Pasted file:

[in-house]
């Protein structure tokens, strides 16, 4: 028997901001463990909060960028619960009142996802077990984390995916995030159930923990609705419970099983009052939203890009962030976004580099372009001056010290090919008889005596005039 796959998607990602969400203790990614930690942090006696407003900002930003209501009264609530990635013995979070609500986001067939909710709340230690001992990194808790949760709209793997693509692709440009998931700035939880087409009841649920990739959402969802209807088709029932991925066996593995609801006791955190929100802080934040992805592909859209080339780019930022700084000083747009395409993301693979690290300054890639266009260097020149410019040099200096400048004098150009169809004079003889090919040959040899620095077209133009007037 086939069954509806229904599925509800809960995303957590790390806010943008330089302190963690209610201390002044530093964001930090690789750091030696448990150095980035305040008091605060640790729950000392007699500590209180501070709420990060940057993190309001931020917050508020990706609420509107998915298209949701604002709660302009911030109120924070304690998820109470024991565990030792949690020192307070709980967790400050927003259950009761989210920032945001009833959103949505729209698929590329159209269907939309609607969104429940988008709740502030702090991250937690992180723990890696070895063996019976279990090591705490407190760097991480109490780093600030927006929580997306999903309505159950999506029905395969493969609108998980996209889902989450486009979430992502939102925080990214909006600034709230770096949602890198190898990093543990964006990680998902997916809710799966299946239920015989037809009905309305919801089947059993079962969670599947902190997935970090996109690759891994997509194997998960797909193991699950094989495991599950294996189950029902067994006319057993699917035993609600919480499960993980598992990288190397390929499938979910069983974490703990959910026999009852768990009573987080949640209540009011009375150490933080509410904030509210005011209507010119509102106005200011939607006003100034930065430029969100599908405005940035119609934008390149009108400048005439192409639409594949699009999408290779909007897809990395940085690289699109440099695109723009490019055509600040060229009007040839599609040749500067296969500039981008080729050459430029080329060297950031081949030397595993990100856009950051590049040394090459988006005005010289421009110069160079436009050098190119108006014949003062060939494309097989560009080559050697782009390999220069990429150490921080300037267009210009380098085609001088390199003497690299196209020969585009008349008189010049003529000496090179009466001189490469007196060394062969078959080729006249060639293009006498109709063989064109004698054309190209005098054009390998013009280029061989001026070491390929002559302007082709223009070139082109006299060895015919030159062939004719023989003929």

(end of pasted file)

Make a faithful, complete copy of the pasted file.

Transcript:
[in-house]
């Protein structure tokens, strides 16, 4: 028997901001463990909060960028619960009142996802077990984390995916995030159930923990609705419970099983009052939203890009962030976004580099372009001056010290090919008889005596005039 796959998607990602969400203790990614930690942090006696407003900002930003209501009264609530990635013995979070609500986001067939909710709340230690001992990194808790949760709209793997693509692709440009998931700035939880087409009841649920990739959402969802209807088709029932991925066996593995609801006791955190929100802080934040992805592909859209080339780019930022700084000083747009395409993301693979690290300054890639266009260097020149410019040099200096400048004098150009169809004079003889090919040959040899620095077209133009007037 086939069954509806229904599925509800809960995303957590790390806010943008330089302190963690209610201390002044530093964001930090690789750091030696448990150095980035305040008091605060640790729950000392007699500590209180501070709420990060940057993190309001931020917050508020990706609420509107998915298209949701604002709660302009911030109120924070304690998820109470024991565990030792949690020192307070709980967790400050927003259950009761989210920032945001009833959103949505729209698929590329159209269907939309609607969104429940988008709740502030702090991250937690992180723990890696070895063996019976279990090591705490407190760097991480109490780093600030927006929580997306999903309505159950999506029905395969493969609108998980996209889902989450486009979430992502939102925080990214909006600034709230770096949602890198190898990093543990964006990680998902997916809710799966299946239920015989037809009905309305919801089947059993079962969670599947902190997935970090996109690759891994997509194997998960797909193991699950094989495991599950294996189950029902067994006319057993699917035993609600919480499960993980598992990288190397390929499938979910069983974490703990959910026999009852768990009573987080949640209540009011009375150490933080509410904030509210005011209507010119509102106005200011939607006003100034930065430029969100599908405005940035119609934008390149009108400048005439192409639409594949699009999408290779909007897809990395940085690289699109440099695109723009490019055509600040060229009007040839599609040749500067296969500039981008080729050459430029080329060297950031081949030397595993990100856009950051590049040394090459988006005005010289421009110069160079436009050098190119108006014949003062060939494309097989560009080559050697782009390999220069990429150490921080300037267009210009380098085609001088390199003497690299196209020969585009008349008189010049003529000496090179009466001189490469007196060394062969078959080729006249060639293009006498109709063989064109004698054309190209005098054009390998013009280029061989001026070491390929002559302007082709223009070139082109006299060895015919030159062939004719023989003929």